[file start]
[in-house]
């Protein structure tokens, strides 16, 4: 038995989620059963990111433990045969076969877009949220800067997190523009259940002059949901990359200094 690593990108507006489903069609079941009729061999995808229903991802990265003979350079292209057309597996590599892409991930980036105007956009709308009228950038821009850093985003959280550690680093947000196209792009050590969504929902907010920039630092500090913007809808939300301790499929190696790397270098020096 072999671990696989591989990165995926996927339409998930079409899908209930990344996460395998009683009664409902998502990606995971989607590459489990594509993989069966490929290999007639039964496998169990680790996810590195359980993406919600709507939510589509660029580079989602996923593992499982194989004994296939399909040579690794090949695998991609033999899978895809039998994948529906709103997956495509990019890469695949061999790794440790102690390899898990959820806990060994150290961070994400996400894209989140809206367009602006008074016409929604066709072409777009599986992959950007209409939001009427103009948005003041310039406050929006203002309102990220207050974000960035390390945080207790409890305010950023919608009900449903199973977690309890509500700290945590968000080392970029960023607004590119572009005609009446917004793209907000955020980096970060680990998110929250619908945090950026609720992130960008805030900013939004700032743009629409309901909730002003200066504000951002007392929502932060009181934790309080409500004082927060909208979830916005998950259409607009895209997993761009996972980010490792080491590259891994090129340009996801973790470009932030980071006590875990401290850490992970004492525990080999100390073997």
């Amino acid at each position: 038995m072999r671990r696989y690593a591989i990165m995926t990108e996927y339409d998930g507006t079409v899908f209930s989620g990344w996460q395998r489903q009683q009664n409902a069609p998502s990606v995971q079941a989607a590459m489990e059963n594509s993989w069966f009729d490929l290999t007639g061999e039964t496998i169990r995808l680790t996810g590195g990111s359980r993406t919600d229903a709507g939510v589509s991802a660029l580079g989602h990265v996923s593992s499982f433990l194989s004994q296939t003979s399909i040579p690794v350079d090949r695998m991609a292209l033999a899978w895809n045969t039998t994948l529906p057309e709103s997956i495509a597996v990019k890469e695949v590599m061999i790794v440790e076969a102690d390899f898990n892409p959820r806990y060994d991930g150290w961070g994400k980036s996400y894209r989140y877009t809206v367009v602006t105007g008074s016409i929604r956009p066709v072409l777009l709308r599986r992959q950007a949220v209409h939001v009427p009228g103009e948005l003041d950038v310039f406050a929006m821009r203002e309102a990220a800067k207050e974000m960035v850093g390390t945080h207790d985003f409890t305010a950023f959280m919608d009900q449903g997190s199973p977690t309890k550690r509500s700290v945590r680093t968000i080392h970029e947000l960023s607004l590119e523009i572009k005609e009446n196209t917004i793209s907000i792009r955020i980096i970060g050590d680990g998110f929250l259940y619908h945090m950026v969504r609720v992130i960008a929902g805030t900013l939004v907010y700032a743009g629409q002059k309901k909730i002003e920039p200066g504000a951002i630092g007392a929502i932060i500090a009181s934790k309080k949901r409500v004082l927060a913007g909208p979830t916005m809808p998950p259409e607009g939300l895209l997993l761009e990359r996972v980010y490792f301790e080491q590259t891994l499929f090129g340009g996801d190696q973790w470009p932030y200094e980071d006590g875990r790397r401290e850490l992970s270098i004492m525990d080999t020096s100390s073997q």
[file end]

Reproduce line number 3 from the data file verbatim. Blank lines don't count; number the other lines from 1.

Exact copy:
């Amino acid at each position: 038995m072999r671990r696989y690593a591989i990165m995926t990108e996927y339409d998930g507006t079409v899908f209930s989620g990344w996460q395998r489903q009683q009664n409902a069609p998502s990606v995971q079941a989607a590459m489990e059963n594509s993989w069966f009729d490929l290999t007639g061999e039964t496998i169990r995808l680790t996810g590195g990111s359980r993406t919600d229903a709507g939510v589509s991802a660029l580079g989602h990265v996923s593992s499982f433990l194989s004994q296939t003979s399909i040579p690794v350079d090949r695998m991609a292209l033999a899978w895809n045969t039998t994948l529906p057309e709103s997956i495509a597996v990019k890469e695949v590599m061999i790794v440790e076969a102690d390899f898990n892409p959820r806990y060994d991930g150290w961070g994400k980036s996400y894209r989140y877009t809206v367009v602006t105007g008074s016409i929604r956009p066709v072409l777009l709308r599986r992959q950007a949220v209409h939001v009427p009228g103009e948005l003041d950038v310039f406050a929006m821009r203002e309102a990220a800067k207050e974000m960035v850093g390390t945080h207790d985003f409890t305010a950023f959280m919608d009900q449903g997190s199973p977690t309890k550690r509500s700290v945590r680093t968000i080392h970029e947000l960023s607004l590119e523009i572009k005609e009446n196209t917004i793209s907000i792009r955020i980096i970060g050590d680990g998110f929250l259940y619908h945090m950026v969504r609720v992130i960008a929902g805030t900013l939004v907010y700032a743009g629409q002059k309901k909730i002003e920039p200066g504000a951002i630092g007392a929502i932060i500090a009181s934790k309080k949901r409500v004082l927060a913007g909208p979830t916005m809808p998950p259409e607009g939300l895209l997993l761009e990359r996972v980010y490792f301790e080491q590259t891994l499929f090129g340009g996801d190696q973790w470009p932030y200094e980071d006590g875990r790397r401290e850490l992970s270098i004492m525990d080999t020096s100390s073997q």